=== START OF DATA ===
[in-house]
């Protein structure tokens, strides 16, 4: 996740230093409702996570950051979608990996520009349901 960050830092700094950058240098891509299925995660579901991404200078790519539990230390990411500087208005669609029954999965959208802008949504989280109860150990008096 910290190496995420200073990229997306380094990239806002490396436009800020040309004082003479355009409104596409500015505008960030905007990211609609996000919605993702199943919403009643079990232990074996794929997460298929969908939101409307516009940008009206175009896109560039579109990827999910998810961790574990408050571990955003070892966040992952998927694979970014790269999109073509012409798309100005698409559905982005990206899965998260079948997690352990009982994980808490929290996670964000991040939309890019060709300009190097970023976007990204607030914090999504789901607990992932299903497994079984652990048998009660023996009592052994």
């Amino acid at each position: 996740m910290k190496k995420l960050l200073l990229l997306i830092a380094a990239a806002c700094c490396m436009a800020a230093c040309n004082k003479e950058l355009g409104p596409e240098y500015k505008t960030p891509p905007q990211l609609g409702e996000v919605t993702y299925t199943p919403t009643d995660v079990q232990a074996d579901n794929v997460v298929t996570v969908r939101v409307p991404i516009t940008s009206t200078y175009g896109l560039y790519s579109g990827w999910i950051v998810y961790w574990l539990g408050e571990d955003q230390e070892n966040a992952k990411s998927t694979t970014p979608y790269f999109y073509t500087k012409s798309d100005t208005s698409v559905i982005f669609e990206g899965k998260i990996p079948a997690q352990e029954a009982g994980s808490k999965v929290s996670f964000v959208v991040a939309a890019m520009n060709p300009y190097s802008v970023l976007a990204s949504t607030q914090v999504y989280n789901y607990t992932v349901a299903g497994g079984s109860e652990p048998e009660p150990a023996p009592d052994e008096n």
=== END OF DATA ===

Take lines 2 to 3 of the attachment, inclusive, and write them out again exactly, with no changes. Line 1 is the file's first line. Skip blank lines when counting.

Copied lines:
């Protein structure tokens, strides 16, 4: 996740230093409702996570950051979608990996520009349901 960050830092700094950058240098891509299925995660579901991404200078790519539990230390990411500087208005669609029954999965959208802008949504989280109860150990008096 910290190496995420200073990229997306380094990239806002490396436009800020040309004082003479355009409104596409500015505008960030905007990211609609996000919605993702199943919403009643079990232990074996794929997460298929969908939101409307516009940008009206175009896109560039579109990827999910998810961790574990408050571990955003070892966040992952998927694979970014790269999109073509012409798309100005698409559905982005990206899965998260079948997690352990009982994980808490929290996670964000991040939309890019060709300009190097970023976007990204607030914090999504789901607990992932299903497994079984652990048998009660023996009592052994």
């Amino acid at each position: 996740m910290k190496k995420l960050l200073l990229l997306i830092a380094a990239a806002c700094c490396m436009a800020a230093c040309n004082k003479e950058l355009g409104p596409e240098y500015k505008t960030p891509p905007q990211l609609g409702e996000v919605t993702y299925t199943p919403t009643d995660v079990q232990a074996d579901n794929v997460v298929t996570v969908r939101v409307p991404i516009t940008s009206t200078y175009g896109l560039y790519s579109g990827w999910i950051v998810y961790w574990l539990g408050e571990d955003q230390e070892n966040a992952k990411s998927t694979t970014p979608y790269f999109y073509t500087k012409s798309d100005t208005s698409v559905i982005f669609e990206g899965k998260i990996p079948a997690q352990e029954a009982g994980s808490k999965v929290s996670f964000v959208v991040a939309a890019m520009n060709p300009y190097s802008v970023l976007a990204s949504t607030q914090v999504y989280n789901y607990t992932v349901a299903g497994g079984s109860e652990p048998e009660p150990a023996p009592d052994e008096n």